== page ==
KANSAS CITY — Advancements in sugar reduction are coming in the form of new sweetener launches and increasing supply. Stevia extracts are involved in several of those efforts.
Data from the market researcher Nielsen, New York, show consumer interest in sugar reduction. About 50% of Americans are planning to eat less sugar or buy “no-sugar-added” products this year, and sales of products that contain non-caloric sweeteners and are free from artificial sweeteners grew 16% in 2017, according to Nielsen.
GLG Life Tech Corp., Vancouver, B.C., has launched a high Reb M product line made from the company’s Reb M Dream Sweetener stevia leaf. GLG Life Tech is collaborating with Archer Daniels Midland Co., Chicago, a global sales and marketing partner. The sweeteners are developed from a physical extraction process from the stevia leaves, which have high quantities of the Reb M steviol glycosides that have a sugar-like taste.
“GLG’s high Reb M product line provides many different options for our customers who are seeking improved taste, greater calorie and added sugar reduction, and clean label solutions for their latest food and beverage innovations,” said Rod Schanefelt, director, ADM.
PureCircle, Kuala Lumpur, Malaysia, in June 2017 reported the successful production of stevia leaf extract made from its StarLeaf stevia leaf. The leaf contains over 20 times more sugar-like steviol glycoside content compared to standard stevia leaf varieties, according to PureCircle. This year PureCircle plans to plant nearly 16,000 tonnes of StarLeaf, which would be about a 200% increase over 2017.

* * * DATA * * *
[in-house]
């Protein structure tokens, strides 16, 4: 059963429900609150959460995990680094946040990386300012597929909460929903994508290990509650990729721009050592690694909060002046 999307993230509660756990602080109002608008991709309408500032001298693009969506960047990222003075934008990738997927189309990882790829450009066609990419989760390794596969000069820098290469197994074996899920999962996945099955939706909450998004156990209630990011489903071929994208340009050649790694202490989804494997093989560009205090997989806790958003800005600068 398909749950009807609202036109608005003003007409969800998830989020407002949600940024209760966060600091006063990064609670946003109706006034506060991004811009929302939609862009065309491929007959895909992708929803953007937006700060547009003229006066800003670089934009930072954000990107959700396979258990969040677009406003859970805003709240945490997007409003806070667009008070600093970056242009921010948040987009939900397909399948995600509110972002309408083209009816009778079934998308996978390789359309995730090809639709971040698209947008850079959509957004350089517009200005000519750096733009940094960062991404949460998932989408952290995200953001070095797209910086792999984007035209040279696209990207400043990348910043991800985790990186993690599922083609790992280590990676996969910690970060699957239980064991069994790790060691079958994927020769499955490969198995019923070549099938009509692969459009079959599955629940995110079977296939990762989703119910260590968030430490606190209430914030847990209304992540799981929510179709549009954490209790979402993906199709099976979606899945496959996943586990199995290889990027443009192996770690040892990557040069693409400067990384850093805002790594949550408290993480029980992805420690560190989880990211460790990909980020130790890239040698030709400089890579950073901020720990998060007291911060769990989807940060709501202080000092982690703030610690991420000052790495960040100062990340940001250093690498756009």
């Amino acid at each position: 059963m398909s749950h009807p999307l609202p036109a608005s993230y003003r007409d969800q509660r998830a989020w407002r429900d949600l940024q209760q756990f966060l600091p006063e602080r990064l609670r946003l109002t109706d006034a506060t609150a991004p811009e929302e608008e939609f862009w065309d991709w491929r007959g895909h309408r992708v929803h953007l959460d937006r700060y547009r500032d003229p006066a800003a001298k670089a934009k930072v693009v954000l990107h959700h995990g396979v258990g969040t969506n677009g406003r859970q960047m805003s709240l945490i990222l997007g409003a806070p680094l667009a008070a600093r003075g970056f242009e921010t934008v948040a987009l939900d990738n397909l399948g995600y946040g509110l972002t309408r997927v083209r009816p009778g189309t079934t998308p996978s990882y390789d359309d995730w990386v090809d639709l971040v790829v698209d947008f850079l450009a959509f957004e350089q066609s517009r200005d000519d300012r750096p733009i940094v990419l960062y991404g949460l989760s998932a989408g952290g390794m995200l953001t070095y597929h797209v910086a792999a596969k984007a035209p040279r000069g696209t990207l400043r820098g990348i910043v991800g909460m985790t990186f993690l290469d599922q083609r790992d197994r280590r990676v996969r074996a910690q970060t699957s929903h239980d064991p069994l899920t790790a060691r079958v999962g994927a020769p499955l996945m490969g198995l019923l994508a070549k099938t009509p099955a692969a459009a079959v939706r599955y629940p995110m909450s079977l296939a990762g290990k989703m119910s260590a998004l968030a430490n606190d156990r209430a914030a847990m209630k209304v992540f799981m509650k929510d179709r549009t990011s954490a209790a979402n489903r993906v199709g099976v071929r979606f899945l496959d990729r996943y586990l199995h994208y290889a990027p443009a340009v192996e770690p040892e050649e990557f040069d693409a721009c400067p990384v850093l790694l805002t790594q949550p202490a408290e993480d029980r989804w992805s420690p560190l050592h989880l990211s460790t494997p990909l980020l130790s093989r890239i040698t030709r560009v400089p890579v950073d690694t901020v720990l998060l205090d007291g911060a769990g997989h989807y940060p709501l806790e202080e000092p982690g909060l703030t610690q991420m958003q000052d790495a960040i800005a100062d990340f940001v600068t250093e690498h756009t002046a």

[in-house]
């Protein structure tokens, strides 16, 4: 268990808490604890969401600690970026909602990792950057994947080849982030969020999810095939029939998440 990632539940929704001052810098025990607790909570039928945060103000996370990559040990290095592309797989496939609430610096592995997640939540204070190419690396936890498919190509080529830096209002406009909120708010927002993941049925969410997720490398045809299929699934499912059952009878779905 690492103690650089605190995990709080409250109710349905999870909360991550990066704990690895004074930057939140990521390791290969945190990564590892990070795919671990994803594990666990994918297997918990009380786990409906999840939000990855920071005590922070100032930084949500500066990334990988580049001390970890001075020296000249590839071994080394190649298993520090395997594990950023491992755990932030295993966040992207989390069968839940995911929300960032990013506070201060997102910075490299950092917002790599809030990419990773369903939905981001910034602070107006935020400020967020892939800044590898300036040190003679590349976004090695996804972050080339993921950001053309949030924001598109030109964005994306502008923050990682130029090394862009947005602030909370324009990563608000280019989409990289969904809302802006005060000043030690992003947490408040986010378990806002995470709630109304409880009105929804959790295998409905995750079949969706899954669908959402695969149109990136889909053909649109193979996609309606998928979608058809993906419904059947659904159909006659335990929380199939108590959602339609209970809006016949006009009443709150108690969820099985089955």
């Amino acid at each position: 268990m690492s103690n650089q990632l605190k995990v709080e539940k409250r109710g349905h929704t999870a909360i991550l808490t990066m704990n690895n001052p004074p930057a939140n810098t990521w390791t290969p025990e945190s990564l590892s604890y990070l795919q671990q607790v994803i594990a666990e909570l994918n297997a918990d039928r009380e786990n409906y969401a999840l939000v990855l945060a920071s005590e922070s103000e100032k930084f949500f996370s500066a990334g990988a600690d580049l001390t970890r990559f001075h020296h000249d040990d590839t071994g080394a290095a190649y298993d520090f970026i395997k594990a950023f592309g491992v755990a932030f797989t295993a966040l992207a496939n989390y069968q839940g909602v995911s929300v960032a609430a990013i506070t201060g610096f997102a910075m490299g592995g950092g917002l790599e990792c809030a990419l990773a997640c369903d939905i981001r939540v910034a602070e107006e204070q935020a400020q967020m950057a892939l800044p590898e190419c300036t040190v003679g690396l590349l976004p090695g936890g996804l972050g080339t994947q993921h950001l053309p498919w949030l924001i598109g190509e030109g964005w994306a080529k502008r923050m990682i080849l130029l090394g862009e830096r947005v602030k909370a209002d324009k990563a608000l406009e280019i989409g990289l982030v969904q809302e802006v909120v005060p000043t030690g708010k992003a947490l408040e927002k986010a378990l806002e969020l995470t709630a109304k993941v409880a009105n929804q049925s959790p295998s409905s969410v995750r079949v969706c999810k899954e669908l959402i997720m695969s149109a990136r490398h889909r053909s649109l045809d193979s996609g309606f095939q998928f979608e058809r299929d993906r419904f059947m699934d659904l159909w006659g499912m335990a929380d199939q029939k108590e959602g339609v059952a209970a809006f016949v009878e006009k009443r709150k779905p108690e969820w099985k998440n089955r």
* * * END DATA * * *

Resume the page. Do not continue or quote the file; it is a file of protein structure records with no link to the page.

“These ingredients offer improved taste performance, including less bitter and sweet aftertaste, which were associated with earlier stevia ingredients,” said Faith Son, head of marketing and innovation for PureCircle.
Ms. Son cited Mintel data showing product launches featuring stevia as an ingredient increased by 10% in 2017 when compared with 2016. The compound annual growth rate has been more than 20% for the products over the past five years, she added.
Icon Foods, Portland, Ore., pairs stevia with monk fruit and allulose in its new KetoseSweet ingredient. Allulose is 70% as sweet as sugar, but the high-intensity sweeteners stevia and monk fruit bring allulose in parity or above the sweetness as sugar, said Thom King, president and chief executive officer of Icon Foods, formerly known as Steviva Ingredients.
“It happens that blending monk fruit and stevia mask each other’s off-notes and work perfectly in bringing allulose to the sweetness level equal with sugar,” Mr. King said.
Allulose, a low-energy monosaccharide sugar, has the same molecular formula as fructose and glucose and is derived from enzymatically treating fructose. It contributes 0.4 calories per gram instead of the 4 calories per gram contributed by sugar, Mr. King said. The Food and Drug Administration requires allulose to be reported as an added sugar, even though it has 0.4 calories per gram, but efforts are underway to change the F.D.A.’s stance, he said.
“There are three suppliers that are lobbying the F.D.A. to give allulose its own line item on the nutritional statement,” Mr. King said.
Tate & Lyle, P.L.C., London, offers allulose as a sweetener under the Dolcia Prima brand. Matsutani Chemical Industry Co. Ltd., based in Japan, offers an allulose sweetener under the Astraea brand.
Inulin/oligofructose and erythritol are other partners for stevia. Dairy applications are one category in which sugar reduction may be achieved.
Beneo, Inc., Morris Plains, N.J., offers Orafti inulin and oligofructose. Sensus America, Inc., Lawrenceville, N.J., offers Frutafit inulin and Frutalose oligofructose. Cargill, Minneapolis, offers Oliggo-Fiber inulin.
Erythritol, a calorie-free sweetener, helps round out the sweetness profile of stevia and replace the bulk of sugar in a variety of applications, said Andy Ohmes, global director, high-intensity sweeteners, Cargill, which offers such stevia-based sweeteners as ViaTech.
“ViaTech may be used in combination with erythritol, allowing for sugar reductions of up to 70% in a wide range of applications,” Mr. Ohmes said.